Major Rodgers and F-106A S/N 56-0459 are pictured on takeoff during Operation Firewall


In early December 1959, Firewall flights began at a feverish pace, but problems with measuring instruments installed F-106 -0459 slowed the programs progress. Special altimeters used to measure and maintain proper altitude were found not to be as precise as needed. To correct this problem, a more sensitive Vertical Speed Indicator was installed, but Rogers needed a better option. To keep -0459 level though the course, Rogers manufactured what was to be known as a “horizon indexer” which was a small piece of metal fixed to the canopy splitter that could be moved to match the horizon upon course entry, simple but effective. The problems with the aircraft were much more difficult to diagnose.


Throughout its involvement in Operation Firewall –0459 experienced seemingly uncorrectable compressor stalls as the F-106 reached speeds below Mach 2. The violent yawing (side to side twisting motion) continually pushed the aircraft out of the course boundaries, and on one of the last flights nearly costing Major Rogers his life if not for his expert airmanship. During the two weeks of flying a number of quick fixes were employed to correct the issues with the F-106 without success. With the deadline approaching, a discouraged Firewall team was forced to pull -0459 out of the program; hopes for a record were seemingly gone.


Without a plane, or a record a disheartened Rogers bordered a T-33 T-Bird on a flight to Washington D.C., Rodgers and the record setting HH-43 and F-105 Pilots were to have their records featured at the Wright Memorial Dinner on the December 16. Rodgers would have to face his colleagues without his prize, but there was still hope.

Back-up pilot and close friend to Major Rogers,  Major Bob Rushworth found a replacement for -0459 from Convair’s structural & loads testing program at Edwards - F-106A S/N 56-0467. As the back-up pilot, Rushworth could have flown #0467 in this new attempt for the record, but out of friendship and respect, Major Rushworth insisted that Major Rogers should be the pilot to set this record in the new aircraft. Within hours Joe was on his way back to California to make a new attempt at the record.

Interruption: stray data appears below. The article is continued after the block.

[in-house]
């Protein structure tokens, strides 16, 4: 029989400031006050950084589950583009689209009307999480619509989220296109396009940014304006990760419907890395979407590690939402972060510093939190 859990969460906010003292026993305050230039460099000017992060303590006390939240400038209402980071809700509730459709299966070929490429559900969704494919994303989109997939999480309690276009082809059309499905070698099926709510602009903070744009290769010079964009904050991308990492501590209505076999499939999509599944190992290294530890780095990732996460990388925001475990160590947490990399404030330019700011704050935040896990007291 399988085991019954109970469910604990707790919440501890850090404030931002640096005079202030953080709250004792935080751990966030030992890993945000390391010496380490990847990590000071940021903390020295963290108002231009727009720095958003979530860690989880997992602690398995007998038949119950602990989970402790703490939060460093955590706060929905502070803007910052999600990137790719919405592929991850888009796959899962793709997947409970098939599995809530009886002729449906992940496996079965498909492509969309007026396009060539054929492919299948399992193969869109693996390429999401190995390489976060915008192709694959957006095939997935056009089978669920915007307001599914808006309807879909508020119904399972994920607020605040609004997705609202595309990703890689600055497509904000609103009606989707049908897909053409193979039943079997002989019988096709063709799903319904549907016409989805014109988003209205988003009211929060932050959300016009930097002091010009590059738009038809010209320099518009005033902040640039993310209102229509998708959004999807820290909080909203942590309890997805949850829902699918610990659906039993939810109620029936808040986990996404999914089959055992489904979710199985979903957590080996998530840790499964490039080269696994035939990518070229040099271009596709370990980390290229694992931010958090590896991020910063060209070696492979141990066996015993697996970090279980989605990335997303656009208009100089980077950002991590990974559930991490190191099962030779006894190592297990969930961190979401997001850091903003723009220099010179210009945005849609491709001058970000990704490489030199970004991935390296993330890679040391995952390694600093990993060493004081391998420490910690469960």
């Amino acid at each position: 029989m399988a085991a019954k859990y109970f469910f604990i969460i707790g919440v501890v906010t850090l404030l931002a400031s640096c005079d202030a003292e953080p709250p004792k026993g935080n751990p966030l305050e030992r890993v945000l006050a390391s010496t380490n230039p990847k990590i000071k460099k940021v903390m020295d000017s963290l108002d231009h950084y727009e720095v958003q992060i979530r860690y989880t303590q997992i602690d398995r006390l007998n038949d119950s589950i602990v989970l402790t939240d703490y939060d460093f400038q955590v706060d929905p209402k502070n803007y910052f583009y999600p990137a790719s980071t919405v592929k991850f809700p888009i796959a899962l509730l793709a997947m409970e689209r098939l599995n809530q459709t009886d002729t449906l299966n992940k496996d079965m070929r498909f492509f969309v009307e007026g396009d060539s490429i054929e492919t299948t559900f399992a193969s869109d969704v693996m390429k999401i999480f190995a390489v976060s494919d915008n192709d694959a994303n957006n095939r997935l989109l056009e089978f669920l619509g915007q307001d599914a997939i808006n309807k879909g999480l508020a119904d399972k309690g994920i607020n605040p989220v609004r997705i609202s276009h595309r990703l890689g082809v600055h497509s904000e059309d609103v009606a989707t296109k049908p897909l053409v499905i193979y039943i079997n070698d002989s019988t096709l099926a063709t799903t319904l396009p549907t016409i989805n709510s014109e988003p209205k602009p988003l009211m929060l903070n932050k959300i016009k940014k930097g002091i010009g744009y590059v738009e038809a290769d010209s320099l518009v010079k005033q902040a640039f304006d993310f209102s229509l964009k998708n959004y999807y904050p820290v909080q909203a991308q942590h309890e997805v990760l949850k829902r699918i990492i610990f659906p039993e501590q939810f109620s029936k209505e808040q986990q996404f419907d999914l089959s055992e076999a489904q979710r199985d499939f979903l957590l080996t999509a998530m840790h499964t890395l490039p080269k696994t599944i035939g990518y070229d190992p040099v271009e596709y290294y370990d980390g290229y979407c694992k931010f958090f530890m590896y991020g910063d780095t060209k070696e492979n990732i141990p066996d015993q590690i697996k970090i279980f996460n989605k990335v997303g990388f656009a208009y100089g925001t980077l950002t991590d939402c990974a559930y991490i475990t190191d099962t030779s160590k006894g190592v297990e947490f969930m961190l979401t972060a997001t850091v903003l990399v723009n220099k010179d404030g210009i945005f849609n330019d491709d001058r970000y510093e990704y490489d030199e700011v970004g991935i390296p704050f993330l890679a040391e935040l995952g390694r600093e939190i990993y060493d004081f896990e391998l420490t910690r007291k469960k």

On the morning of December 15, F-106A #0467 pulled from its F-106 test duties and readied by Convair Test Pilot James Stewart, months of preparation had come down to this one flight.  Within hours Major Rogers had climbed aboard –0467 and prepared the jet for flight.  In this unfamiliar aircraft, Rogers leapt into the air, aiming his new mount through the center of the course. The pair pushed though the first leg of the flight well beyond Mach 2. Joe reduced the jets speed to an idle, and looped around for another pass. Approaching the “trap” Rogers lit the afterburner, -0467 traveled through the course without any of the problems experienced in the earlier flights in #0459. A little more than 25 seconds later Joe and –0467 accelerated out of the course flying 1,515.45 mph. On his last pass, Joe and –0467 was clocked at 1536.43 mph with his speed still climbing as he flew through the end of the "trap". An early analysis of the flight data showed the average speed of the two passes at 1520.9 mph but within a few hours a more detail study recorded the official speed at 1525.95, setting a new World Absolute Speed Record.


The F-106 would hold the record for two years until a heavily modified U.S. Navy F-4 Phantom prototype set a new mark of 1,606.342 by Lt. Col. Robert Robinson (USMC Ret) on 22 December 1961. Even though the F-106 lost its hold on the absolute speed record, it is still recognized as the fastest single-engine aircraft.


After her release from the F-106 testing program, F-106A #0459 served four years with the 11th Fighter-Interceptor Squadron at Duluth AFB, MN and another eighteen with McChord's 318th Fighter-Interceptor Squadron. After the interceptors retirement on 06 October 1983, the F-106 was the second aircraft to enter the Museum collection on 01 November 1983.    


The McChord Air Museum's "Firewall" exhibit (located next to the F-106 simulator) is a popular display in the museums gallery.    

Click here for Col. Joe Rogers Biography 
Click here for F-106A -0459's last pilot, Col. Randy Neville's Biography
Click here for the Museums F-106A page   
Click here for the Museums F-106 Simulator page 
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The McChord Air Museum Foundation
P.O. Box 4205
JBLM-McChord Field, WA. 98438-0205
e-mail - mamfound@mcchordairmuseum.org